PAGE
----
Reflections on the figure of veering form the basis for a new theory of literature. Exploring images of swerving, loss of control, digressing and deviating, Veering provides new critical perspectives on all major literary genres: the novel, poetry, drama, the short story and the essay, as well as 'creative writing'. Royle works with insights from Lewis Carroll, Freud, Adorno, Raymond Williams, Edward Said, Deleuze, Cixous and Derrida. With wit and irony he investigates 'veering' in the writings of Jonson, Milton, Dryden, Wordsworth, Coleridge, Melville, Hardy, Proust, Lawrence, Bowen, J.H. Prynne and many others. Contrary to a widespread sense that literature has become increasingly irrelevant to our culture and everyday life, Royle brilliantly traces a strange but compelling 'literary turn'.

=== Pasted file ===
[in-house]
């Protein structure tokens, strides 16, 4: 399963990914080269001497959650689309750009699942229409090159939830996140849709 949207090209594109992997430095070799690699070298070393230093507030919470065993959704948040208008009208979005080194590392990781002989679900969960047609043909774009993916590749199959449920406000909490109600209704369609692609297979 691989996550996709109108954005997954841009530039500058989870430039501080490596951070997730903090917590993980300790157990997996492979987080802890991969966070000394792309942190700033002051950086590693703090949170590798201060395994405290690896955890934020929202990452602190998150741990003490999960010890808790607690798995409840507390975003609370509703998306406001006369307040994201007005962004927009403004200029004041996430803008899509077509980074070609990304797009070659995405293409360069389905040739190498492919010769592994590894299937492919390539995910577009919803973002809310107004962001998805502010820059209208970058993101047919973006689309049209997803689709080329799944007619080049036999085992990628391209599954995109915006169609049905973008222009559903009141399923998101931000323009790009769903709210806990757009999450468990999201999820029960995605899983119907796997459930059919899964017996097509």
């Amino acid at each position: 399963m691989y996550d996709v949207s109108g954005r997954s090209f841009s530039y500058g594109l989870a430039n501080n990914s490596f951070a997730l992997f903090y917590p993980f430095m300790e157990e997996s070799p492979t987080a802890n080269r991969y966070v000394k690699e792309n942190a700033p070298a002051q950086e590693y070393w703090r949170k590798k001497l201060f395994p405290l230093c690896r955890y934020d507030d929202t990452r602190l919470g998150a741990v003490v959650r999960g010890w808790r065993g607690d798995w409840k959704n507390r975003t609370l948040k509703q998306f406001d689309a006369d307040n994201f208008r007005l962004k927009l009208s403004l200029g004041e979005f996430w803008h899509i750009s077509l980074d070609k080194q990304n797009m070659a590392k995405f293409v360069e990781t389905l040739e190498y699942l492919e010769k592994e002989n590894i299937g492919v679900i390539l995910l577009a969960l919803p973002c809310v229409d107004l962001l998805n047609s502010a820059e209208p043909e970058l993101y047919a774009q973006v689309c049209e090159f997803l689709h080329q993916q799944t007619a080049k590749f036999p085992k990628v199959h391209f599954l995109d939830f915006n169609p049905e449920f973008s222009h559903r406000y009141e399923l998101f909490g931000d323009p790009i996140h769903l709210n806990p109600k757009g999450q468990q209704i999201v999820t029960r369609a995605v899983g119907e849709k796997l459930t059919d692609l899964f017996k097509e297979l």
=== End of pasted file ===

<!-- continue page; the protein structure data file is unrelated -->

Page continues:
About the Author
Nicholas Royle is Professor of English at the University of Sussex
Table of Contents
Series Editor's Preface; Advertisement; 1. Casting Off; 2. Reading a Novel; 3. Reading a Poem; 4. Drama: An Aside; 5. The Essay: A Note (On Being Late); 6. On Critical and Creative Writing; 7. The Literary Turn; 8. Veerer: Where Ghosts Live; 9. Veerer: Reading Melville's 'Bartleby'; 10. A Small Case of Civil Disobedience; 11. Veering with Lawrence; Appendix: A Note on Nodism; Index.
Edinburgh University Press